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On October 16, failed presidential candidate Hillary Clinton took her public pity party (and not so subtle hopes of somehow magically overturning the 2016 election) abroad, calling out WikiLeaks founder Julian Assange as "a tool of Russian intelligence .... a kind of nihilistic opportunist who does the bidding of a dictator" in an interview on the Australian Broadcasting Corporation's show "Four Corners."
Clinton's evidenceless accusations don't seem to carry much weight with Assange himself. He doesn't find her "a credible person." "It is not just her constant lying," he says. "It is not just that she throws off menacing glares and seethes thwarted entitlement. Something much darker rides along with it. A cold creepiness rarely seen."
Was Clinton's latest lunge at Assange and WikiLeaks a preemptive strike? An attempt, perhaps, to get ahead of extreme ugliness in the coming news cycle?
On the same day, the US Federal Bureau of Investigation confirmed that its former director, James Comey, had begun drafting his concluding statement on the "Servergate" investigation into Clinton's mishandling of classified information -- a statement technically exonerating Clinton, although between the lines the final draft clearly admitted that being that she didn't face indictment because, well, she's Hillary Clinton -- months before even interviewing Clinton and other key witnesses.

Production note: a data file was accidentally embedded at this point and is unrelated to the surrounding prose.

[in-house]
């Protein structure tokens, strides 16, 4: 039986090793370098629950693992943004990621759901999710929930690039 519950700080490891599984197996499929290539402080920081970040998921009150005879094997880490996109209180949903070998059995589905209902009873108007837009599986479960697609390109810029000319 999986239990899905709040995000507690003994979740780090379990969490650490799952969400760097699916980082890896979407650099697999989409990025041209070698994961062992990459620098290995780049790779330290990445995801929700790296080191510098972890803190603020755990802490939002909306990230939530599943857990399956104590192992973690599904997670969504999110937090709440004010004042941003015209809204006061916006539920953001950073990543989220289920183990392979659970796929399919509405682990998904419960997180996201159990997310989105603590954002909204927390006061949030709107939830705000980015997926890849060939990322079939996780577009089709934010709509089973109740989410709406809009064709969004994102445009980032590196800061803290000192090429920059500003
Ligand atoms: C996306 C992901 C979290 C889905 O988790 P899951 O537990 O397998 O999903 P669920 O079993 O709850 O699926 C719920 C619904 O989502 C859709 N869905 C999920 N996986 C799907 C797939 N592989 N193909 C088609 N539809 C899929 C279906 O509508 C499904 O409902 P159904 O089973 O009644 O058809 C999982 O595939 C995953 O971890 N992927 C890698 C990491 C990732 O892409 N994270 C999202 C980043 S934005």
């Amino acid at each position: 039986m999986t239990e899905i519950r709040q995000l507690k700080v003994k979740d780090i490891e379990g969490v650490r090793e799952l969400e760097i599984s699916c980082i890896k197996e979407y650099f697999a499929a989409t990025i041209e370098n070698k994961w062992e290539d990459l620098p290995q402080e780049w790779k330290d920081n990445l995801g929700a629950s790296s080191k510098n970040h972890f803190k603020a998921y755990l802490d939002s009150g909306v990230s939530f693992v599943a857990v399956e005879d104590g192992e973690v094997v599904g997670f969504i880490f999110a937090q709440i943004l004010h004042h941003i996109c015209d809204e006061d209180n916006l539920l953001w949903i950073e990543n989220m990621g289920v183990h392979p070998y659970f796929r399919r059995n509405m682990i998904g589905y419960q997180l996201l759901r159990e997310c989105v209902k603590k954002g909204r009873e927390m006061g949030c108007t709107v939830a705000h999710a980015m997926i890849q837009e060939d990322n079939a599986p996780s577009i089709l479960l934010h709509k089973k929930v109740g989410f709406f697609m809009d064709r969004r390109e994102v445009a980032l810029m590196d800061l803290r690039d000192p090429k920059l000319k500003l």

Then, a day after Clinton's diatribe, news broke that the FBI knew as early as 2009 about Russian attempts to gain control of 20% of the US uranium supply and new uranium sales opportunities in the US through corrupt means, but covered that information up for several years.
In fact, the cover-up remains at least partially in force. The Hill reports that in the run-up to last year's election, the US Department of Justice (then under control of Hillary Clinton's co-partisans in the Obama administration) threatened the FBI's confidential informant in the case with criminal prosecution for violating a non-disclosure agreement if he sued to recover the money he'd spent helping the FBI make its case. The informant's lawyer is now seeking DoJ permission to talk to Congress about the case.
During the period in question, Russian sources paid hundreds of thousands of dollars in speaking fees to Hillary Clinton's husband (former president Bill Clinton) and donated millions more to the family's Clinton Foundation. And Clinton, at the time serving as US Secretary of State, dutifully bulldozed a path through the American bureaucracy for Vladimir Putin. That sequence of events looks like what most people would call "bribery" and "influence peddling."
What was that about nihilistic opportunists who do the bidding of dictators again?
If there was in fact collusion between the Russian government and a 2016 presidential campaign, it's reasonable to ask: Were the Russians working with Trump's campaign to defeat Clinton, or were the Russians paying back Clinton's campaign for her faithful service to them by helping her gin up her claims of a Trump/Putin conspiracy? Or both? Or something else?
The effort to "Get Trump" may eventually bear fruit, but it's starting to look like the effort to "Get Clinton" may do so first.